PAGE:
Telemundo’s Martin Berlanga Slams Mexican Government, Cartel’s Over Thousands Missing

Telemundo Houston

The Spanish network Telemundo has slammed the Mexican government over the mass disappearances of thousands of victims at the hands of drug cartels and of corrupt government officials.

“Some of the prisons in Mexico under the control of criminal organizations became clandestine crematoriums,” said Telemundo’s award winning reporter Martin Berlanga as he delivered the two part series titled ‘Missing’.

The special report comes just weeks after Breitbart Texas released the findings of a three month investigation into how the Los Zetas drug cartel kidnapped and incinerated hundreds of innocent victims from the rural communities near the town of Allende Coahuila.


For their reporting Telemundo credited Breitbart Texas and properly used video and photographs from Coahuila that depicted the terror that Los Zetas brought to that border state with the help of corrupt government officials. In the border city of Piedras Negras, Los Zetas used 55-gallon drums and clandestine ovens inside of the prison to incinerate the remains of their victims.


According to some of the individuals interviewed by Berlanga, some of the victims were kidnapped and “disappeared” by corrupt government officials and not organized crime groups. The report by Telemundo also points out how Mexican officials are quick to blame the victims in many of the cases as a way to wash their hands of the out of control violence.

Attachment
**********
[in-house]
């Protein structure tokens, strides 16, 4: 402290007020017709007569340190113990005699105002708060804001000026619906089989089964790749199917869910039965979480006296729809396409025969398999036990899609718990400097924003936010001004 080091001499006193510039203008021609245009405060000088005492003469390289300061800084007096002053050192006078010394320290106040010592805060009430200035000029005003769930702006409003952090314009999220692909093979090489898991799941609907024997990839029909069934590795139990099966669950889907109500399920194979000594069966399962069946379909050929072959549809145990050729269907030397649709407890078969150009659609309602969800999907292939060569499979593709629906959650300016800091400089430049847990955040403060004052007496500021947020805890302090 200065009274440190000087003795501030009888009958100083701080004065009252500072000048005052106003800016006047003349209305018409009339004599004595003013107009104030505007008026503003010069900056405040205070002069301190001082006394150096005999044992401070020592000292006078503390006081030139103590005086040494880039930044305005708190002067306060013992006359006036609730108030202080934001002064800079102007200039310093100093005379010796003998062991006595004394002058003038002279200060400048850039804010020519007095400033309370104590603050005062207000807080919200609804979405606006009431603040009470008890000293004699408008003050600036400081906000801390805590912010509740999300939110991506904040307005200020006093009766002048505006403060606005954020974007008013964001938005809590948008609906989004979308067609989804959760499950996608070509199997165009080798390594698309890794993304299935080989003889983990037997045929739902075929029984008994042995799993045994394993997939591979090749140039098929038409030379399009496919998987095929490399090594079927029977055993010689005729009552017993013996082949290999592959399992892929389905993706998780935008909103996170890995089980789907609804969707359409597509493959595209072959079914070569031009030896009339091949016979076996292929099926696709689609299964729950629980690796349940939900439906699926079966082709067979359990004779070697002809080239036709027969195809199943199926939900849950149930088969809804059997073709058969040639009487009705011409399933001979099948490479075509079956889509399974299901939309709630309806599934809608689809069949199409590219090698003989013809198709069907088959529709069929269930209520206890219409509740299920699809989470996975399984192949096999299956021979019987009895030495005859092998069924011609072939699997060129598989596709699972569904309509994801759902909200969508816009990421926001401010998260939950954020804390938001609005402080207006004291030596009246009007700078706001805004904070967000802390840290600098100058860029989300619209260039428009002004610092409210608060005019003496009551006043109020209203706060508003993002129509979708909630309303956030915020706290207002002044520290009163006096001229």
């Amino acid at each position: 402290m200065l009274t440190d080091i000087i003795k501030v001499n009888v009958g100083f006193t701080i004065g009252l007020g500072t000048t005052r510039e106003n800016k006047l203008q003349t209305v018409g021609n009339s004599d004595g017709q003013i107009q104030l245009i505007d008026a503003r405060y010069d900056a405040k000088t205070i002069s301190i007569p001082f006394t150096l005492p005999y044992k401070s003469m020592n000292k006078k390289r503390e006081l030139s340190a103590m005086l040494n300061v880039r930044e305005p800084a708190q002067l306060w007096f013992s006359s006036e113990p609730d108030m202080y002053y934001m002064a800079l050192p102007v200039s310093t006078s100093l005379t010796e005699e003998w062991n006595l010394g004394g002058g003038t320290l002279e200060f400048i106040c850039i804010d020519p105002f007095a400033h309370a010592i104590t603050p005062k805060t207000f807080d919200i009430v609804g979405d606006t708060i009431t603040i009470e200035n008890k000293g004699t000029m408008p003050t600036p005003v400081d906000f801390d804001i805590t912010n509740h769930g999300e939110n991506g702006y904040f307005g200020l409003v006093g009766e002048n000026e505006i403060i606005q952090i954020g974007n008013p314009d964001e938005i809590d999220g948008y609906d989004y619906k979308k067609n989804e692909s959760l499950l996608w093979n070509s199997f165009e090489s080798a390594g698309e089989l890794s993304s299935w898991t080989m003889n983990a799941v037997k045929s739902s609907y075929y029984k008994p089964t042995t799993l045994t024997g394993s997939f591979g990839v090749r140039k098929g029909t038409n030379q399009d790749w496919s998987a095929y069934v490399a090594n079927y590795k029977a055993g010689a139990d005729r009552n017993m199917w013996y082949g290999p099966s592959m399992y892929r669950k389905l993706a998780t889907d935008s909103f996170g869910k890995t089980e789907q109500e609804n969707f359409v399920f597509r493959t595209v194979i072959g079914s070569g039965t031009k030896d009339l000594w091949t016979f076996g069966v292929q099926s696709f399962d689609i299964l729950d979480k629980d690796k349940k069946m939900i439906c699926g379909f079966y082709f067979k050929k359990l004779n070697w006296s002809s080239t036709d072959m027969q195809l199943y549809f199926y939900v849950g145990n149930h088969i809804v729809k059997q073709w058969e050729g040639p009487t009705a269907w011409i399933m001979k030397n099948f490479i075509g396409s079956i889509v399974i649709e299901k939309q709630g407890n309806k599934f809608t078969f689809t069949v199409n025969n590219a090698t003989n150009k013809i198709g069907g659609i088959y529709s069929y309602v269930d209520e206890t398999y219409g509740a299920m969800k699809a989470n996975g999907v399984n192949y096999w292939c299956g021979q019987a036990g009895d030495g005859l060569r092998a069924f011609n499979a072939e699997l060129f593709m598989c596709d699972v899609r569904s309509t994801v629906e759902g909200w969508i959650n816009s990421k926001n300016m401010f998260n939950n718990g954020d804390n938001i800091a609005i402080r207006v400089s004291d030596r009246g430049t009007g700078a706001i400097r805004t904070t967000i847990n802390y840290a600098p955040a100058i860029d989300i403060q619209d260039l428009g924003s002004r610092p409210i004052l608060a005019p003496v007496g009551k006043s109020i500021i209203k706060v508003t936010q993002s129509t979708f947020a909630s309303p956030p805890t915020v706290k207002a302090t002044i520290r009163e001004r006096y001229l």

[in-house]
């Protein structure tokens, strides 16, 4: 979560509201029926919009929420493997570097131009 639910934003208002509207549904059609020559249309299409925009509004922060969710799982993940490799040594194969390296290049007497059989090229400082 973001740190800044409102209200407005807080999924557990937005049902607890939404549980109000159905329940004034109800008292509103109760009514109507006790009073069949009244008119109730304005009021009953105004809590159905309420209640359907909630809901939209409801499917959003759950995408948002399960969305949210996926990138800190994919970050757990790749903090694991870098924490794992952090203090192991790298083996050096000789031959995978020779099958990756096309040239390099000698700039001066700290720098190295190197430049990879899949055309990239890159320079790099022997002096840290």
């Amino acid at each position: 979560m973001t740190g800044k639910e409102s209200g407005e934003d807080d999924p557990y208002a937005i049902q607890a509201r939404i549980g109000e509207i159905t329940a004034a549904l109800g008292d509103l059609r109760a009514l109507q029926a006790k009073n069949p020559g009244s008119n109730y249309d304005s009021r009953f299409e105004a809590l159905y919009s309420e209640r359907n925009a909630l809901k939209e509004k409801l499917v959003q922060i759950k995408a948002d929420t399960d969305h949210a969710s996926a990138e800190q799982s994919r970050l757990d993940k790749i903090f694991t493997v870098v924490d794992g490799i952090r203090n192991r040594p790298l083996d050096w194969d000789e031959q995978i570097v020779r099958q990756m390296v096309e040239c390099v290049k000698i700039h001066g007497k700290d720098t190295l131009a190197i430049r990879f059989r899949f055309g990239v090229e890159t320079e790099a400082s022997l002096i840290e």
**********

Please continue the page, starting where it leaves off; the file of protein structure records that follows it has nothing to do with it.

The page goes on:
“In Mexico there have been 27,000 missing under Pena Nieto’s term,” Berlanga said referring to the ongoing term of Mexican President Enrique Pena Nieto. The failing Mexican politician had campaigned under the the premise of curbing cartel violence; however, as Breitbart Texas has previously reported, his term in office had been filled with scandals tied to raging corruption, incompetence and massacres such as the famous case of 43 education students who were kidnapped by police and turned over to cartel members in the rural town of Iguala, Guerrero.

In regards to Coahuila, Berlanga reported that between 2006 and 2015 there are 1,600 people who have been reported missing statewide to that states attorney general’s office.

“Where hundreds of mothers refuse to accept that their sons met that fate,” he said.


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